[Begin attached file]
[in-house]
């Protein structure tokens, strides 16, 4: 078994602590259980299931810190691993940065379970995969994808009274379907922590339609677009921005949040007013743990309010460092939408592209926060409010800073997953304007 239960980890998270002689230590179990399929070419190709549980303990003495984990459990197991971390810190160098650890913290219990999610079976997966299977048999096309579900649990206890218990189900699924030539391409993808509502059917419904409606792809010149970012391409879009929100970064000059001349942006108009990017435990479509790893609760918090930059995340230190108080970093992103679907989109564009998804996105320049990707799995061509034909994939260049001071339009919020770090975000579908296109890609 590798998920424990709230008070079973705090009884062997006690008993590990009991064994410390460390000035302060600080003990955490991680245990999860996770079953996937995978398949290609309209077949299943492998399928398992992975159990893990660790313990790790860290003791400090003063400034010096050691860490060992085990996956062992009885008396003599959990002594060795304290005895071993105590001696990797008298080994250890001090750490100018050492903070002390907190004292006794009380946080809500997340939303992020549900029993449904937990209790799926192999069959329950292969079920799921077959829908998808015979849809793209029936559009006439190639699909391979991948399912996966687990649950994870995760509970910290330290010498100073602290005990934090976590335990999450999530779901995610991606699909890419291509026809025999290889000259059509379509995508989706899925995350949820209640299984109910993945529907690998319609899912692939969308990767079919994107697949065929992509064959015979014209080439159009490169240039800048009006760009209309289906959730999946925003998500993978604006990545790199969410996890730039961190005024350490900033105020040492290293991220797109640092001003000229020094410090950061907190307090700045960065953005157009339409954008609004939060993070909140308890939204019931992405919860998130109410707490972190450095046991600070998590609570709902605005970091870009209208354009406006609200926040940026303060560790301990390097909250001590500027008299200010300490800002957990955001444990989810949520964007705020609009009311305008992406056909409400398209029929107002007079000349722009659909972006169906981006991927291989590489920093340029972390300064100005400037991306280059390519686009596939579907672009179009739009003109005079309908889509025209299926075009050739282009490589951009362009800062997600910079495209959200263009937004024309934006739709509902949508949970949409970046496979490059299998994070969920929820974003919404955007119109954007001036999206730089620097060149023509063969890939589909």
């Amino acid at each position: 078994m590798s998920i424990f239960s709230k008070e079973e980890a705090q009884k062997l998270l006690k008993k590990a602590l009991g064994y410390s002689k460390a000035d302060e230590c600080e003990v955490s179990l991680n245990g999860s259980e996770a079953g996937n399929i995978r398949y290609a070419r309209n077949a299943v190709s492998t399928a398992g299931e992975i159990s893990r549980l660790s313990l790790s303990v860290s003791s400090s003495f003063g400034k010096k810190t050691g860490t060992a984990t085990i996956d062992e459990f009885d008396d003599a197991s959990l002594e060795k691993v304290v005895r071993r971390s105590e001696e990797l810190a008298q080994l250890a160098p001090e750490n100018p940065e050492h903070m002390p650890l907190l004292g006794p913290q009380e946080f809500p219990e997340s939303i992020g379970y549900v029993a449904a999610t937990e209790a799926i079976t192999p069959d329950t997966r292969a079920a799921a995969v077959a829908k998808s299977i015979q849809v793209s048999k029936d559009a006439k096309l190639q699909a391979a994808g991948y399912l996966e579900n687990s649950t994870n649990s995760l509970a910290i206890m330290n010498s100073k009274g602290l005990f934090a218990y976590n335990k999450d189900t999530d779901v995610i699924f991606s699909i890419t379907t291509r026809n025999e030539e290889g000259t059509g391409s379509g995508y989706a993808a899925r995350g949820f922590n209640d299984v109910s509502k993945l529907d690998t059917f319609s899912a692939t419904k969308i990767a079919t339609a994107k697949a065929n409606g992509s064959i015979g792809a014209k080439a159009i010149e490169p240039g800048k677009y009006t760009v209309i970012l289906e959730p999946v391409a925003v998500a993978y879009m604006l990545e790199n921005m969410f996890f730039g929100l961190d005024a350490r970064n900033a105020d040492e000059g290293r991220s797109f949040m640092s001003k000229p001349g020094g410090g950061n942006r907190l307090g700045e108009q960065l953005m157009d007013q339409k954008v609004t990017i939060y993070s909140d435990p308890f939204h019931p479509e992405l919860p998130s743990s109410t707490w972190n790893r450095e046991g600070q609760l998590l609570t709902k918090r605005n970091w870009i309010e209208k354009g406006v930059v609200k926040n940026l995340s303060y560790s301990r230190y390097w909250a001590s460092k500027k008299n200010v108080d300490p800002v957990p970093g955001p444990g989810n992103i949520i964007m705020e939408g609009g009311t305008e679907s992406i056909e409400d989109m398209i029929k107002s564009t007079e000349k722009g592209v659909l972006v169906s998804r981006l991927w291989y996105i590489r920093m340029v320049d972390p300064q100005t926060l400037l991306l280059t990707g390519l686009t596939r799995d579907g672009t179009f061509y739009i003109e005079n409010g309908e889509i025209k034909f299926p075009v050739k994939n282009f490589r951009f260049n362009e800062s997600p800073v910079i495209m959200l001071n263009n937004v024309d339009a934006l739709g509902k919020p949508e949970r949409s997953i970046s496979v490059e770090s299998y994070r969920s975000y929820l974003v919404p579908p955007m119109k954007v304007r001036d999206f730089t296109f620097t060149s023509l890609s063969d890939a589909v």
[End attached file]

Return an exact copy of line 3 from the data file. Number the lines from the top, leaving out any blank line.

């Amino acid at each position: 078994m590798s998920i424990f239960s709230k008070e079973e980890a705090q009884k062997l998270l006690k008993k590990a602590l009991g064994y410390s002689k460390a000035d302060e230590c600080e003990v955490s179990l991680n245990g999860s259980e996770a079953g996937n399929i995978r398949y290609a070419r309209n077949a299943v190709s492998t399928a398992g299931e992975i159990s893990r549980l660790s313990l790790s303990v860290s003791s400090s003495f003063g400034k010096k810190t050691g860490t060992a984990t085990i996956d062992e459990f009885d008396d003599a197991s959990l002594e060795k691993v304290v005895r071993r971390s105590e001696e990797l810190a008298q080994l250890a160098p001090e750490n100018p940065e050492h903070m002390p650890l907190l004292g006794p913290q009380e946080f809500p219990e997340s939303i992020g379970y549900v029993a449904a999610t937990e209790a799926i079976t192999p069959d329950t997966r292969a079920a799921a995969v077959a829908k998808s299977i015979q849809v793209s048999k029936d559009a006439k096309l190639q699909a391979a994808g991948y399912l996966e579900n687990s649950t994870n649990s995760l509970a910290i206890m330290n010498s100073k009274g602290l005990f934090a218990y976590n335990k999450d189900t999530d779901v995610i699924f991606s699909i890419t379907t291509r026809n025999e030539e290889g000259t059509g391409s379509g995508y989706a993808a899925r995350g949820f922590n209640d299984v109910s509502k993945l529907d690998t059917f319609s899912a692939t419904k969308i990767a079919t339609a994107k697949a065929n409606g992509s064959i015979g792809a014209k080439a159009i010149e490169p240039g800048k677009y009006t760009v209309i970012l289906e959730p999946v391409a925003v998500a993978y879009m604006l990545e790199n921005m969410f996890f730039g929100l961190d005024a350490r970064n900033a105020d040492e000059g290293r991220s797109f949040m640092s001003k000229p001349g020094g410090g950061n942006r907190l307090g700045e108009q960065l953005m157009d007013q339409k954008v609004t990017i939060y993070s909140d435990p308890f939204h019931p479509e992405l919860p998130s743990s109410t707490w972190n790893r450095e046991g600070q609760l998590l609570t709902k918090r605005n970091w870009i309010e209208k354009g406006v930059v609200k926040n940026l995340s303060y560790s301990r230190y390097w909250a001590s460092k500027k008299n200010v108080d300490p800002v957990p970093g955001p444990g989810n992103i949520i964007m705020e939408g609009g009311t305008e679907s992406i056909e409400d989109m398209i029929k107002s564009t007079e000349k722009g592209v659909l972006v169906s998804r981006l991927w291989y996105i590489r920093m340029v320049d972390p300064q100005t926060l400037l991306l280059t990707g390519l686009t596939r799995d579907g672009t179009f061509y739009i003109e005079n409010g309908e889509i025209k034909f299926p075009v050739k994939n282009f490589r951009f260049n362009e800062s997600p800073v910079i495209m959200l001071n263009n937004v024309d339009a934006l739709g509902k919020p949508e949970r949409s997953i970046s496979v490059e770090s299998y994070r969920s975000y929820l974003v919404p579908p955007m119109k954007v304007r001036d999206f730089t296109f620097t060149s023509l890609s063969d890939a589909v």